Here is a more detailed look at the Urban School insolation. Click here for data from the Moscone Convention Center solar array. Here is a San Francisco solar power map, Southwest San Francisco solar, and Victoria Street solar power. Financial considerations are discussed here Solar sense.
 Historical data is obtained from fatspaniel.
The panels at the Urban School face due south but are tilted at only 1015 degrees from the horizontal, which is optimal for the summer solstice, but there will be a decline in kWh generated the other months of the year. Some of the modules are in shade part of the day, which also will cause a decrease in kWh generated.
 The output, kWh/year per kW sytem, and the performance ratio for the Urban School solar installation are noticeably lower than that at the Moscone Center. There has been equipment malfunction for the Urban School solar installation in April, 2006 and 2007, February, 2008, and MarchJune, 2010.
 Possible financial bottom line: Cost of system after rebates $60,000; 11,559 kWh x $0.12/kWh = $1,387 of electricity generated in 2006; return on investment = 2.3%. The financial bottom line may also be calculated using the figure for kWh per year per kW system. 963 kWh x $0.12/kWh = $116 of electricity generated, divided by $5,000 per kW system STC = 2.3% Data on fatspaniel indicates that this photovoltaic system generated 6.3% of the electricity used by the Urban School in 20067. The usual experience is that improving energy efficiency is much more cost effective than photovoltaic systems.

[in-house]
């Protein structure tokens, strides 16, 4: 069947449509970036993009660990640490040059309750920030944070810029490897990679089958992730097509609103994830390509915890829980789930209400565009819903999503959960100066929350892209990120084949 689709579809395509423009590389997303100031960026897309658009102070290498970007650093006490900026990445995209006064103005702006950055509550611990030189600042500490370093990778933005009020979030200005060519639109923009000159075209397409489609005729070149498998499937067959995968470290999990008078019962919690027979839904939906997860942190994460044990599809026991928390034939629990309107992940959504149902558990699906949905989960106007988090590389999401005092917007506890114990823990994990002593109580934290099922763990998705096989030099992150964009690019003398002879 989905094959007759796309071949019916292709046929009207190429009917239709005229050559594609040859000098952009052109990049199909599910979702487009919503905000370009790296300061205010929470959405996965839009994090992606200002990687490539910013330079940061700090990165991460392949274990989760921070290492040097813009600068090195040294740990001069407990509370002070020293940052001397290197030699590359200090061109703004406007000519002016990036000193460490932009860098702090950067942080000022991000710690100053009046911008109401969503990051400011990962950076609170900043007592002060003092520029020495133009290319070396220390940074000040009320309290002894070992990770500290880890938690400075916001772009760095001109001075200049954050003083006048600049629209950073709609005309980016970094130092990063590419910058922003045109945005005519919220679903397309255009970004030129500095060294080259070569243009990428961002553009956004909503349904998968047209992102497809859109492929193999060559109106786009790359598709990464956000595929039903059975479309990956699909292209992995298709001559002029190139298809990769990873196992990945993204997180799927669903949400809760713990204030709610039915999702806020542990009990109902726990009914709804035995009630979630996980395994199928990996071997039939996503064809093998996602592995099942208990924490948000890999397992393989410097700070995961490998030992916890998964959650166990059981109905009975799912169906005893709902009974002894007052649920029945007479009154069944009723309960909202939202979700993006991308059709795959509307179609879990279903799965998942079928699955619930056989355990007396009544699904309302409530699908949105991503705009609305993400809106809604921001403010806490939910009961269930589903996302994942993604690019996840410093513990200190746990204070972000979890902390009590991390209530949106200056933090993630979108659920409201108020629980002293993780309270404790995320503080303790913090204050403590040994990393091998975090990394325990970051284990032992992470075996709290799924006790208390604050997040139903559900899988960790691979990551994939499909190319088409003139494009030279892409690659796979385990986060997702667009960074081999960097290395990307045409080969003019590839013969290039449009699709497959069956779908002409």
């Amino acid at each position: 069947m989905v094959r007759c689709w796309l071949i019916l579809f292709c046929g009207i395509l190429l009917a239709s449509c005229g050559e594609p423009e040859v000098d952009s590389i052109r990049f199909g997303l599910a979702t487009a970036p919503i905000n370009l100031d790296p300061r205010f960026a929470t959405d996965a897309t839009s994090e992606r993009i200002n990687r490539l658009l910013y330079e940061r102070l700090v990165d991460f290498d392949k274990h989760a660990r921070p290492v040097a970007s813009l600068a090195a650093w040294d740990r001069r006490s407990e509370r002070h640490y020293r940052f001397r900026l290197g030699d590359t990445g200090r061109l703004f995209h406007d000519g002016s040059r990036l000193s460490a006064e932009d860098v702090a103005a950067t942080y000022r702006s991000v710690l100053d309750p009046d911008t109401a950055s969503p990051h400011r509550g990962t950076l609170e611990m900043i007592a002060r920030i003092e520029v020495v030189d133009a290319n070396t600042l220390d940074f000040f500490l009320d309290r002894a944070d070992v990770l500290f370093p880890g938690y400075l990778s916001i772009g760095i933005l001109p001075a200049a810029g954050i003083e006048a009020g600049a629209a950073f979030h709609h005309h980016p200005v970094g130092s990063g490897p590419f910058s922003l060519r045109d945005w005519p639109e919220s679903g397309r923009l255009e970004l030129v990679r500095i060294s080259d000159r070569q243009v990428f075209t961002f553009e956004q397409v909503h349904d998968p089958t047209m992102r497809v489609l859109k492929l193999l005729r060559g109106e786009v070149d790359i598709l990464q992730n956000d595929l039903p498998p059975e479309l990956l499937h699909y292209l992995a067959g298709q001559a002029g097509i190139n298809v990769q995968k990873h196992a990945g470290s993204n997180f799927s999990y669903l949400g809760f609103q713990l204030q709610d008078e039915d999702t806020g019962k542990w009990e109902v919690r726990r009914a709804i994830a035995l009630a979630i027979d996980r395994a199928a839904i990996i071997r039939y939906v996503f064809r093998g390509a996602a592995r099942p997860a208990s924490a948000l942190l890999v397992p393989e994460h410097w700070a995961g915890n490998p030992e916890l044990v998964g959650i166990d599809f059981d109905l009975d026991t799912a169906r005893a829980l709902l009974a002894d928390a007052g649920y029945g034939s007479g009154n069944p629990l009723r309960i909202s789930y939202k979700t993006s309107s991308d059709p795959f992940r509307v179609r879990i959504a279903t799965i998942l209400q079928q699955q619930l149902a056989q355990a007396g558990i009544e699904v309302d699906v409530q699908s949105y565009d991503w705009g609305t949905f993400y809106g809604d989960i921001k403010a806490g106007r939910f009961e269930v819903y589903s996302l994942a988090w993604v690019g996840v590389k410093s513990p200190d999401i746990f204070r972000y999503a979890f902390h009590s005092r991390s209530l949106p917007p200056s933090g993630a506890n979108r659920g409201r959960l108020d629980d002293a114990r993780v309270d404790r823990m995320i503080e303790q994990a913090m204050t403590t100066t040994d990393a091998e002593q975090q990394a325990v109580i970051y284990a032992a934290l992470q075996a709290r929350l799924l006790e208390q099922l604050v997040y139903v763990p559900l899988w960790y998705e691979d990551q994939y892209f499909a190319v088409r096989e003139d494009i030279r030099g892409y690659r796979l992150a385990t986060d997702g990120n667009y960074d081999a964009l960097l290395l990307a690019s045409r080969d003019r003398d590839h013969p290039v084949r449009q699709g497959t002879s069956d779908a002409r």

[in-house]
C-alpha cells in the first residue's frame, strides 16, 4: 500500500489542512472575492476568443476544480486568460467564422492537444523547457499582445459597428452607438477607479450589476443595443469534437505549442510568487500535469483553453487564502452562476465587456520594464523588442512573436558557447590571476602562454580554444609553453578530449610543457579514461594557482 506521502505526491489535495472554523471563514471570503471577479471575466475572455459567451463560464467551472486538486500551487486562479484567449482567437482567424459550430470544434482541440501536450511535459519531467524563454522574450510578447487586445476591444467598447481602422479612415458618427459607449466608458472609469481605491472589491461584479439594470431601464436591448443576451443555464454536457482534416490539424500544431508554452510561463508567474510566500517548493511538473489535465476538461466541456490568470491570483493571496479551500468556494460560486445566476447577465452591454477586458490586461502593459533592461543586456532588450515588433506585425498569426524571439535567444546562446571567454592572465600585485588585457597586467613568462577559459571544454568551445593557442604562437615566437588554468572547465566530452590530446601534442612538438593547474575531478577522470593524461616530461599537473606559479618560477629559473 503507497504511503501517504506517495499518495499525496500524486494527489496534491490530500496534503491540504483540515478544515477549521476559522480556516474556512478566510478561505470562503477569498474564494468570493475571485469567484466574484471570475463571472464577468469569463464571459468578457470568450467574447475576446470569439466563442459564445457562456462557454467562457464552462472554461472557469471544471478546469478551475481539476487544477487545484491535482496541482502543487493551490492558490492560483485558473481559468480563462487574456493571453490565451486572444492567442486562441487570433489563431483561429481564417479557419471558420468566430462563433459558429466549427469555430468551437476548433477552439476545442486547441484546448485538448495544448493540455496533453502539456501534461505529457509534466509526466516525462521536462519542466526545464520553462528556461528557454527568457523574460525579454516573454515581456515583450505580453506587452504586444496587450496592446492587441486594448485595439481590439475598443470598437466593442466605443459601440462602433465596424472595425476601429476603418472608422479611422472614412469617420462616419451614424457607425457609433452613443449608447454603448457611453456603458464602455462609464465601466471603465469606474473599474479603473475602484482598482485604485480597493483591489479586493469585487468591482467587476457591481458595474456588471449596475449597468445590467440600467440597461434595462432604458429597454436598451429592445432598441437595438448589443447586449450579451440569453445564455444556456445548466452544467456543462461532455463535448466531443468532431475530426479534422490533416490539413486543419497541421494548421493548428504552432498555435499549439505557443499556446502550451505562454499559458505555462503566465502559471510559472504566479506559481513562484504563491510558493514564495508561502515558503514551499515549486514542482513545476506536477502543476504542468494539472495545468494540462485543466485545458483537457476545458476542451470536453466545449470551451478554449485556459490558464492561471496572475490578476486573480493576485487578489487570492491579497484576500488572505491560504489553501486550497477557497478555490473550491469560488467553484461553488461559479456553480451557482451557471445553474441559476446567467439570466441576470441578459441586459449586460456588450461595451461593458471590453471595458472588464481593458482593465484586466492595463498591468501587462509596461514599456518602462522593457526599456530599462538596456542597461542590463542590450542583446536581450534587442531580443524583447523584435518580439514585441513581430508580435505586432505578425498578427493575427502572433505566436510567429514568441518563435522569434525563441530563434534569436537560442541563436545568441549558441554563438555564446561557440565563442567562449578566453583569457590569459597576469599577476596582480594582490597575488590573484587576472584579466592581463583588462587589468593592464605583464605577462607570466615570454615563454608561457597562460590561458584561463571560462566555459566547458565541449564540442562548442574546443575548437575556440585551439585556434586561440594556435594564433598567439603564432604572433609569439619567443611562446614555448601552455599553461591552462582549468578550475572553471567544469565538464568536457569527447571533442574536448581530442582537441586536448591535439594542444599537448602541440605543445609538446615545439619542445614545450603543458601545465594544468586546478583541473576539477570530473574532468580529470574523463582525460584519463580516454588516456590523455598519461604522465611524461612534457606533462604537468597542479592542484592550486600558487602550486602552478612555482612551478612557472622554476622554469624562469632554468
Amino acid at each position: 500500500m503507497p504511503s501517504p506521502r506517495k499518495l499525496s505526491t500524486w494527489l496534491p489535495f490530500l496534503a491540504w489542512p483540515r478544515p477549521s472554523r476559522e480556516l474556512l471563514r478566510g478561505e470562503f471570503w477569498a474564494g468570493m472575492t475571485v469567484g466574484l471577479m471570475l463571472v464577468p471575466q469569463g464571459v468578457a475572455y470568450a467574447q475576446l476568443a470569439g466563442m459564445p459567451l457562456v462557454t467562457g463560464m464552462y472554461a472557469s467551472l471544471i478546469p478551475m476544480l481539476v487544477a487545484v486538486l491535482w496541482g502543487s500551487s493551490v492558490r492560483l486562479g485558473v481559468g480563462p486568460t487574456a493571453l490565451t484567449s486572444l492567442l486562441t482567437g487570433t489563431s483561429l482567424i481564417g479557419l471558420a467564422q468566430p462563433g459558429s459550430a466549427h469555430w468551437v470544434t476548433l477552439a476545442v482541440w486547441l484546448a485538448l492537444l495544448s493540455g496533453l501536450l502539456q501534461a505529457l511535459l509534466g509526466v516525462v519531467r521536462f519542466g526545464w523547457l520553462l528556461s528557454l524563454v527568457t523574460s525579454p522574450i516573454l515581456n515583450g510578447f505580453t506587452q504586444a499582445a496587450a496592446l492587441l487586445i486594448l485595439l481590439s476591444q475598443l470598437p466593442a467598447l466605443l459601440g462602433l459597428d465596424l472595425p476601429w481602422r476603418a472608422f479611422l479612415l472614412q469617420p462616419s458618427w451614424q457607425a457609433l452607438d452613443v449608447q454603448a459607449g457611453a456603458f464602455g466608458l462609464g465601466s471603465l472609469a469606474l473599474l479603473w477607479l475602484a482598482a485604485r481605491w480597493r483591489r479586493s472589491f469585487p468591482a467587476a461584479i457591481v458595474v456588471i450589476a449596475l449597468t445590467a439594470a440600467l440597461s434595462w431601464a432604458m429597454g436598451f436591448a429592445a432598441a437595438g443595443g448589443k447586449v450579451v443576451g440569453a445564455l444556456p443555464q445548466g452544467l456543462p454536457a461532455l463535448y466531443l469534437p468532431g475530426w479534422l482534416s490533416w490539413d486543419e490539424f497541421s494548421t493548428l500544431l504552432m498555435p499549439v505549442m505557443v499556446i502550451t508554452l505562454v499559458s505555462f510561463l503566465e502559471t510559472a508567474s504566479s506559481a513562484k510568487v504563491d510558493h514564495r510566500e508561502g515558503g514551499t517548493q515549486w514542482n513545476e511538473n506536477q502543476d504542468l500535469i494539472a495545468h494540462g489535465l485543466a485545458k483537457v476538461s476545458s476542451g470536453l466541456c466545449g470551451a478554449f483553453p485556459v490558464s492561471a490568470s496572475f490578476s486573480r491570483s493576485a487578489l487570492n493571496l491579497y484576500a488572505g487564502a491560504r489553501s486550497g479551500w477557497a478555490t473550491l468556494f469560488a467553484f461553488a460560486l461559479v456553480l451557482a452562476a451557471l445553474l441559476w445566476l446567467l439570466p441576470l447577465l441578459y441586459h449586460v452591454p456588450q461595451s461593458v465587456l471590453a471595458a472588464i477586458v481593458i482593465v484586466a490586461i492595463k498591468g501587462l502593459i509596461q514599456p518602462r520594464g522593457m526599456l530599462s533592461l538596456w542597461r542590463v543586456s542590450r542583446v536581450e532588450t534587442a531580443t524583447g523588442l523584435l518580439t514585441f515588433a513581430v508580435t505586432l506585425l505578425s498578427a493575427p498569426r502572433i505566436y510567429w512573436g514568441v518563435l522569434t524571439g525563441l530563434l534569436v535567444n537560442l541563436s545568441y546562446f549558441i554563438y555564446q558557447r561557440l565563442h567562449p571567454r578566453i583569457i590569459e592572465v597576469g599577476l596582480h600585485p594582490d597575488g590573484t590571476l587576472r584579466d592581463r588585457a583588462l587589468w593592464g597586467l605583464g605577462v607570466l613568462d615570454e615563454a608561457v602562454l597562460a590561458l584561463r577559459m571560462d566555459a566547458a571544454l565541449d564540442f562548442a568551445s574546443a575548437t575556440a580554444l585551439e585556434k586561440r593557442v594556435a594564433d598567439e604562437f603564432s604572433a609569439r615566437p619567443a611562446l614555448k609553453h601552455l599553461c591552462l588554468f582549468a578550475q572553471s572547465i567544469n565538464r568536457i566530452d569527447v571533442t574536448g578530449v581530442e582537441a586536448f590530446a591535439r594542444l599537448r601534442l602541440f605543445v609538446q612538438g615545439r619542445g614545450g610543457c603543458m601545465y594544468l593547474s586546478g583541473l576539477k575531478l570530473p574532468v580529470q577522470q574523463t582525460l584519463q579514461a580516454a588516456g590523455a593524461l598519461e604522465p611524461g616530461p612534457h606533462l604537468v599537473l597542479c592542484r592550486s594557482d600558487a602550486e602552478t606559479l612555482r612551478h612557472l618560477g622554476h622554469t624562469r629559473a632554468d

As the main view indicates, this system is composed
of 72 Kyocera KC 167 Watt modules for a total of 12 kW STC. The conversion efficiency of the Kyocera solar cell is 15%.
The CEC PTC rating is 149.6 Watts per panel for a total of 10.77 kW.
The Urban website states that the system size is 10.3 kW DC, which would be 143 Watts per panel; this figure may be the manufacturer's
warranted minimum power rating.
The calculations in the above table were performed using the 12 kW STC figure. The inverter is an Xantrex PV 10 for which the electrical specifications are standby tare losses <30 watts. This is a much smaller number than the almost ()300 watts outputs recorded at night at the Urban School.
 The performance ratio is output/input,
(AC kWh generated per kW DC STC)/(kWh insolation per square meter). This figure does not include the approximately 15% conversion efficiency of the solar cells. This is not the same as system efficiency. If you buy a solar power array 1.5 kW DC STC, you would multiply 1.5 x irradiance per square meter x the performance ratio to get an estimate of your AC power output.